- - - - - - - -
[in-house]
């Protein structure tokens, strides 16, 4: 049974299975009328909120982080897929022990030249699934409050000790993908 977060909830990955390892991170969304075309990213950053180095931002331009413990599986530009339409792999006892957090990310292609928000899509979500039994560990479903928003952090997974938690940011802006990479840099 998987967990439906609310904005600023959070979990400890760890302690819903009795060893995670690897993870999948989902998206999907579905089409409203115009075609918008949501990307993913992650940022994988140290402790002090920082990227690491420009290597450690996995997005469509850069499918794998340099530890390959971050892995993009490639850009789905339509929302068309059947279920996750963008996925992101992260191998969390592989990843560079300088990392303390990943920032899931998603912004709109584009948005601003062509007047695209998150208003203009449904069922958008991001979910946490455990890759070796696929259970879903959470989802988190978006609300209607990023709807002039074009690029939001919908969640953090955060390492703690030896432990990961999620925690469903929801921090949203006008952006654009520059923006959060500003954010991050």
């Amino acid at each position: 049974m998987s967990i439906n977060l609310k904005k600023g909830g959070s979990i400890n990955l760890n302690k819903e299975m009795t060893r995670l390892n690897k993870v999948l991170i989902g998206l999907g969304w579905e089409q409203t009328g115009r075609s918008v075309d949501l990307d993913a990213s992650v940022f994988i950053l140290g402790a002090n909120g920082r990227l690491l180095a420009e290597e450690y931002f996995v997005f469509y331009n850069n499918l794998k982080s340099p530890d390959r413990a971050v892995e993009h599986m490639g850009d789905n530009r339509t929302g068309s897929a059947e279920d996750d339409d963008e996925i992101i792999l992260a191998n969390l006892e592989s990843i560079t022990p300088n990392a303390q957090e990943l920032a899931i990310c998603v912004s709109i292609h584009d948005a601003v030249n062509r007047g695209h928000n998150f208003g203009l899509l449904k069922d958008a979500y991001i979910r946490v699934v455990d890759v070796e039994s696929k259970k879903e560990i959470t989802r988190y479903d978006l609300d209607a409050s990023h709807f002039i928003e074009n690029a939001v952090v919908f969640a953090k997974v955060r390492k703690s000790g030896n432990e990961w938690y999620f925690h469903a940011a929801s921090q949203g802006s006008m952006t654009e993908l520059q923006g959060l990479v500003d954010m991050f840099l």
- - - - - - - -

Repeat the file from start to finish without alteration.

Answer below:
[in-house]
């Protein structure tokens, strides 16, 4: 049974299975009328909120982080897929022990030249699934409050000790993908 977060909830990955390892991170969304075309990213950053180095931002331009413990599986530009339409792999006892957090990310292609928000899509979500039994560990479903928003952090997974938690940011802006990479840099 998987967990439906609310904005600023959070979990400890760890302690819903009795060893995670690897993870999948989902998206999907579905089409409203115009075609918008949501990307993913992650940022994988140290402790002090920082990227690491420009290597450690996995997005469509850069499918794998340099530890390959971050892995993009490639850009789905339509929302068309059947279920996750963008996925992101992260191998969390592989990843560079300088990392303390990943920032899931998603912004709109584009948005601003062509007047695209998150208003203009449904069922958008991001979910946490455990890759070796696929259970879903959470989802988190978006609300209607990023709807002039074009690029939001919908969640953090955060390492703690030896432990990961999620925690469903929801921090949203006008952006654009520059923006959060500003954010991050």
């Amino acid at each position: 049974m998987s967990i439906n977060l609310k904005k600023g909830g959070s979990i400890n990955l760890n302690k819903e299975m009795t060893r995670l390892n690897k993870v999948l991170i989902g998206l999907g969304w579905e089409q409203t009328g115009r075609s918008v075309d949501l990307d993913a990213s992650v940022f994988i950053l140290g402790a002090n909120g920082r990227l690491l180095a420009e290597e450690y931002f996995v997005f469509y331009n850069n499918l794998k982080s340099p530890d390959r413990a971050v892995e993009h599986m490639g850009d789905n530009r339509t929302g068309s897929a059947e279920d996750d339409d963008e996925i992101i792999l992260a191998n969390l006892e592989s990843i560079t022990p300088n990392a303390q957090e990943l920032a899931i990310c998603v912004s709109i292609h584009d948005a601003v030249n062509r007047g695209h928000n998150f208003g203009l899509l449904k069922d958008a979500y991001i979910r946490v699934v455990d890759v070796e039994s696929k259970k879903e560990i959470t989802r988190y479903d978006l609300d209607a409050s990023h709807f002039i928003e074009n690029a939001v952090v919908f969640a953090k997974v955060r390492k703690s000790g030896n432990e990961w938690y999620f925690h469903a940011a929801s921090q949203g802006s006008m952006t654009e993908l520059q923006g959060l990479v500003d954010m991050f840099l």